KAULI VAAST CARVES PATH TO HOMETOWN OLYMPIC DEBUT
Living just a stone's throw away from Teahupo'o in Tahiti, Kauli Vaast quickly made a name for himself by fearlessly conquering the notorious left-hander. Beginning his surfing journey at the age of eight, Kauli's skills took him across the globe, winning numerous events and securing three WSL European Junior Champion titles.
Now a fixture on the WSL Challenger Series and with ambitions set on the Championship Tour, Kauli aims to solidify his position as one of Tahiti's all-time great surfers following his recent qualification to the 2024 Olympics at his home break.
FCS caught up with Kauli to see how he's feeling about competing on the sports biggest stage at a wave he knows like the back of his hand.
How's it feel to qualify for the Olympics? It must feel like you've achieved a bit of a goal.
It was a big dream and then this objective came in the middle of the year, so I'm kind of surprised. But the qualification was just insane and really hard mentally and physically because it was a hard contest with a lot of heats and a lot of pressure.
But you must have been pretty happy to get there and to be able to surf for a medal for your country in your own backyard?
Yeah, when they first said that the Olympics were going to be at Teahupo'o, it was a big goal but a lot of pressure, because of course, you want to be in there and represent the country and try to do the best if you qualify. It was a big motivation and a big dream first. And yeah, it was just unreal. The Olympics, first of all, for me, it's the biggest contest for an athlete. When surfing first joined the Olympics, it was insane because I was like, "Maybe I can have a chance to surf in the Olympics in my life and when they said it was going to be in Tahiti, I was just, 'Oh my God. Okay, this is a goal now.'"
You’re following in the footsteps of people like Jeremy Flores and Michel Bourez. They got to surf in Tokyo the year before last, but you get to surf in Tahiti. Does it feel good to follow in their footsteps?
Yeah, it was such a motivation. They both did the first surfing Olympics in history and it was just unreal to watch them. Michel and Jeremy are my idols. So I was like, "Oh my God, they did the Olympics. They made heats and stuff." It was a good contest and it was a dream to watch them surfing. The waves weren’t great, so it was hard for everyone, but it was a dream. I was like, "Oh my God, maybe one day I will have the chance to do it like them."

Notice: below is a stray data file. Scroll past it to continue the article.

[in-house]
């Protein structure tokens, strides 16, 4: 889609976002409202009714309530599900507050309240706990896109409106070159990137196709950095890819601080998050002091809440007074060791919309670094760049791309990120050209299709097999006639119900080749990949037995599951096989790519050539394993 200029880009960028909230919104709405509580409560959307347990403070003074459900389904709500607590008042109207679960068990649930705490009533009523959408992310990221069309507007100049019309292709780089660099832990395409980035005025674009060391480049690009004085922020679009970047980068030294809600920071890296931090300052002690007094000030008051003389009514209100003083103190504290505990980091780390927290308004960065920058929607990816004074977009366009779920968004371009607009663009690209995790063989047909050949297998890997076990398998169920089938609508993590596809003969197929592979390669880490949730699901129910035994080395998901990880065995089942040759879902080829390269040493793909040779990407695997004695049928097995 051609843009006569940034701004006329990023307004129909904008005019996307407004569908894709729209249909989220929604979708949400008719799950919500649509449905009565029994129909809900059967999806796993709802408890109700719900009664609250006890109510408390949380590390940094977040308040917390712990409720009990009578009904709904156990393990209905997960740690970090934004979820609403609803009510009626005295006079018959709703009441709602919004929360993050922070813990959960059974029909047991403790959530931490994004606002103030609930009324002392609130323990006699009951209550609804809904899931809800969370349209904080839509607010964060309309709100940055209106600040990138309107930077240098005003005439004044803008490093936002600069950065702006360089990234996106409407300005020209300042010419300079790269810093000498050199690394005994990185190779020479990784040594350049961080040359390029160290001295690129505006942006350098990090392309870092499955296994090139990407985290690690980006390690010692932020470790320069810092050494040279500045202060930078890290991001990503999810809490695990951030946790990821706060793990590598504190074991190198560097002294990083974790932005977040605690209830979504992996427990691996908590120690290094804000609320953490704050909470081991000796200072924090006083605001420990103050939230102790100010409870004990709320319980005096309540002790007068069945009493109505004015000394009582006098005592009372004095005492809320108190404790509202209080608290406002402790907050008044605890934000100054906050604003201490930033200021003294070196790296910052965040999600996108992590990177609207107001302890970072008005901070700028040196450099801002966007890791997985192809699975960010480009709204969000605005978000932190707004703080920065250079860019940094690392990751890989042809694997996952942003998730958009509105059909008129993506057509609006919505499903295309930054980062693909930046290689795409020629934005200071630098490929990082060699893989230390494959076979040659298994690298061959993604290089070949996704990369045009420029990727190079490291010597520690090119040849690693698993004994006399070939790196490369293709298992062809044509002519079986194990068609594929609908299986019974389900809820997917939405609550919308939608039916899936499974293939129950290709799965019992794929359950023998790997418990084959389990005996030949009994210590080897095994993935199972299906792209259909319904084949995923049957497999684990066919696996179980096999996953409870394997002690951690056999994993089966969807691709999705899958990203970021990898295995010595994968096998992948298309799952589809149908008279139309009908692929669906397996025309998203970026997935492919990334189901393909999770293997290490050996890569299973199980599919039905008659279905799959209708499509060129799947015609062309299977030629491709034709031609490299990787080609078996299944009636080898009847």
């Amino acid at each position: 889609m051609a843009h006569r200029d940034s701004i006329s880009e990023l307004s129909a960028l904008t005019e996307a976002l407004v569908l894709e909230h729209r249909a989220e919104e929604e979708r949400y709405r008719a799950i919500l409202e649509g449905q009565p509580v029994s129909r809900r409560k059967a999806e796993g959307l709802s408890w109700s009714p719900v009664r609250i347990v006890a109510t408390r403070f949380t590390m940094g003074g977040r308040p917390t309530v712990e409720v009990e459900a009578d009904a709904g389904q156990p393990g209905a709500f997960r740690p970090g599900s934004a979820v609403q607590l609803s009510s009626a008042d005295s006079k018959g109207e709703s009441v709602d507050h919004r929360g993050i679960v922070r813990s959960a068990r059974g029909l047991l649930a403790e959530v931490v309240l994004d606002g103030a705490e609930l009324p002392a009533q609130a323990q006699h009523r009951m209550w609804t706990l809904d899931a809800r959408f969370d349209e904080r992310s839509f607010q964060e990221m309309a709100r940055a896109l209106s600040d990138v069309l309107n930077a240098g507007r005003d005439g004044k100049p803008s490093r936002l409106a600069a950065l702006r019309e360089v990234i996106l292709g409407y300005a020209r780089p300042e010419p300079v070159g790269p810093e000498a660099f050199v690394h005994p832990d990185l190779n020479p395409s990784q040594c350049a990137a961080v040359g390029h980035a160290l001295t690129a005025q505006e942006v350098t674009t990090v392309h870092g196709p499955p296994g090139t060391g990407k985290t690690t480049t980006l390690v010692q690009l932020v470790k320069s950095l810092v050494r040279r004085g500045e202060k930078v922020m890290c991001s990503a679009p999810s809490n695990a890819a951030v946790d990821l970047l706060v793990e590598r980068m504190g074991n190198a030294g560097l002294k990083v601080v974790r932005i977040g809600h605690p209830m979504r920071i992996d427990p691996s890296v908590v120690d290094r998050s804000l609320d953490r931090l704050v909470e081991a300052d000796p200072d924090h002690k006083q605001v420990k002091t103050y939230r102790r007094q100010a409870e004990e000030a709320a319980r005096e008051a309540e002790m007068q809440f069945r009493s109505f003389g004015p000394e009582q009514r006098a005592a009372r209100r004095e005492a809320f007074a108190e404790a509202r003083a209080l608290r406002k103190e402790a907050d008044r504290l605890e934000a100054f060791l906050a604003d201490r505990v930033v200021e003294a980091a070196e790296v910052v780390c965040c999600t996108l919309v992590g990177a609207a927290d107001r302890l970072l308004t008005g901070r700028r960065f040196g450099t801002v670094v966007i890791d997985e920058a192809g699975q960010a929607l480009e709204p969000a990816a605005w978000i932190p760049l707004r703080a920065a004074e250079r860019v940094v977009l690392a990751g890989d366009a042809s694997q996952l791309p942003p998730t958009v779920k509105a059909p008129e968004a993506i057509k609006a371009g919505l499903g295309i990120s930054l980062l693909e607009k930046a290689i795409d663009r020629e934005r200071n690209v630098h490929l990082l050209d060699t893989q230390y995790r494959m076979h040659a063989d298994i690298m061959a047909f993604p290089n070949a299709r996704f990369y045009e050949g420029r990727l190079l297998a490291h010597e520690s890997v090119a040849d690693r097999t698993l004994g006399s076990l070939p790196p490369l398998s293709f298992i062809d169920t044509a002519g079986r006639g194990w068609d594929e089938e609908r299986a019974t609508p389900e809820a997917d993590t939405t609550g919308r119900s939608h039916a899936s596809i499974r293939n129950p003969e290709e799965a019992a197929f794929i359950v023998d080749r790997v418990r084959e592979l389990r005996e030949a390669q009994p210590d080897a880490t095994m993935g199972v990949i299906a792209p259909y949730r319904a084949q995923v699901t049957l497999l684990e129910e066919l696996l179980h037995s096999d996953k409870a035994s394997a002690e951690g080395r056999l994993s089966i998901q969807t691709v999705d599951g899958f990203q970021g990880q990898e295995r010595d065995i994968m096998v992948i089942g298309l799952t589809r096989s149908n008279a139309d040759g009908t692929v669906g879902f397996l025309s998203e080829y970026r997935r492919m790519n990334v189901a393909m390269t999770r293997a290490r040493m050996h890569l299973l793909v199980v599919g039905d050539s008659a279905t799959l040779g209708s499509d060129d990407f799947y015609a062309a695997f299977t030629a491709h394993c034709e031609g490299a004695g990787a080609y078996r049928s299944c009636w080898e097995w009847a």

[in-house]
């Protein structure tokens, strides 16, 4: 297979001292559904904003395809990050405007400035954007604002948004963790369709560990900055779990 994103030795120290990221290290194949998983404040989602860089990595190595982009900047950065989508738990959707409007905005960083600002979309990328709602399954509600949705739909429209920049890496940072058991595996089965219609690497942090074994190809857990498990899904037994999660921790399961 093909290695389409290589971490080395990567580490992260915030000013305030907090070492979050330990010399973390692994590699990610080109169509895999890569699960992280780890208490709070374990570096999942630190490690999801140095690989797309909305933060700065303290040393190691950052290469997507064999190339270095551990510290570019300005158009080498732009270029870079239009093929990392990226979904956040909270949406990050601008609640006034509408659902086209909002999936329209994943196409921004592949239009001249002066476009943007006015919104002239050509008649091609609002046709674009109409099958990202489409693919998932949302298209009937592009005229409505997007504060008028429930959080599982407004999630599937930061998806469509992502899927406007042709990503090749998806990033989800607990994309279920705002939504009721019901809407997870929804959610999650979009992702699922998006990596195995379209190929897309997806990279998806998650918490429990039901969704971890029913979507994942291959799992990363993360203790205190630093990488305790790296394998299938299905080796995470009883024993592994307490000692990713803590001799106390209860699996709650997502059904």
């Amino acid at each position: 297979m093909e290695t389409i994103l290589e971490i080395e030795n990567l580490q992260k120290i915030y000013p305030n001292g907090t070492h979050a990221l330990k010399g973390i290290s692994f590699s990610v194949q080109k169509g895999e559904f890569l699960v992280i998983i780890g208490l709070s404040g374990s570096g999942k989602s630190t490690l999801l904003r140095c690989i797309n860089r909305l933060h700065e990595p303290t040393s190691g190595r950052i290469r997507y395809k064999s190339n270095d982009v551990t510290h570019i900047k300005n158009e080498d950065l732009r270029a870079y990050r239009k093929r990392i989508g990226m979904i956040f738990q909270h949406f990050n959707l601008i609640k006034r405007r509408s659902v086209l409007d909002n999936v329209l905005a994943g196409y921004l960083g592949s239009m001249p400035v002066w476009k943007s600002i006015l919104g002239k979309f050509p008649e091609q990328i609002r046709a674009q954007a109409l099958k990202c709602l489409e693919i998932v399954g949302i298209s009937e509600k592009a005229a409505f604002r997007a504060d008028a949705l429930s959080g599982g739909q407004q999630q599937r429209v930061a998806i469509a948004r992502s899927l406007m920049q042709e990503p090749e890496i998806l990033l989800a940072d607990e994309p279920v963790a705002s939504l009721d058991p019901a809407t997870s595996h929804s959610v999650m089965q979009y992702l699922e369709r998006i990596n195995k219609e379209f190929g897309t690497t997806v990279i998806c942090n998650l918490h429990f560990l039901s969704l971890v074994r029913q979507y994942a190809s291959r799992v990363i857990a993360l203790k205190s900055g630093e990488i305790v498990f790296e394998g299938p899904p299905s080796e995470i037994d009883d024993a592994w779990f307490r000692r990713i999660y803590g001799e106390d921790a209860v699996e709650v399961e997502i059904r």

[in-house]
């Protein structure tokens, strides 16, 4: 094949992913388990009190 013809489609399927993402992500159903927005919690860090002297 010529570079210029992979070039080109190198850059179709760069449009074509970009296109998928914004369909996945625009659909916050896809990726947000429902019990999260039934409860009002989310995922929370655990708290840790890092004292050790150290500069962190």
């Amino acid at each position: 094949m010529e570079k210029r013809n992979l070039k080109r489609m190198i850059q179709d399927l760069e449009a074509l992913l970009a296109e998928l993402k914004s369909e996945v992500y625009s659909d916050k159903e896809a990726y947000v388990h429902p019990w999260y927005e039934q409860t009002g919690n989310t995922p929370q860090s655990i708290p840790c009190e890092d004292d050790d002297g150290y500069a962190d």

Have those guys spoken to you a bit about qualifying for the Olympics at all and what it's like?
Yeah, I spoke with those two. It was a hard competition and a lot of pressure. It's a different competition, like the village and stuff. For them, it was really, good to be in the Olympics and for every single athlete, the Olympics are something really special.
Have they given you any advice?
Not really, because after the games, they were just like “It's a contest that's going to change your life if you qualify, so just be super focused, do your own thing, and then be strong physically and mentally.”
Has your local Olympic Committee already begun to prepare you for what it's like?
Yeah. I did a lot of media and stuff when I was at home and when I was in Paris for four days. But for the moment I'm just super focused on one goal and that’s to qualify for the CT. I’ll kind of put everything on the side for the moment until next year and put all my energy into that big goal. The Olympics were the first step. It was really hard. I'm super happy. It was a dream for me to qualify, but it's just the first step.
Do you think that it's actually harder to qualify for the World Tour? Or was it harder to qualify for the Olympics?
It's harder to qualify for the Olympics because it was in one contest. And then for the CT, it's hard too, but you have more chances as you have six contests in a year. They take four good results, so you have to perform on four contests, but it's still hard. But I think for the Olympics it was the hardest one because they say when you have to be in the French team, and then when you go to the ISA Worlds, they told you have to be the top European. And imagine how many surfers there are in Europe. So it was really hard.
Talk to us a little bit about your love of Teahupo'o. Has it basically made you the surfer you are?
Yeah, I grew up surfing there and it is my favourite wave in the world. This is where I love to surf when I'm at home. I really love that wave and I feel like I have a good feeling with it. It's the best wave in the world for me and I think for many other surfers. There's no wave like this in the world. It represents a lot to me, and that's why I really want to put in the work. After Huntington, I’ll go back there, do the trials again and hopefully get a good result.
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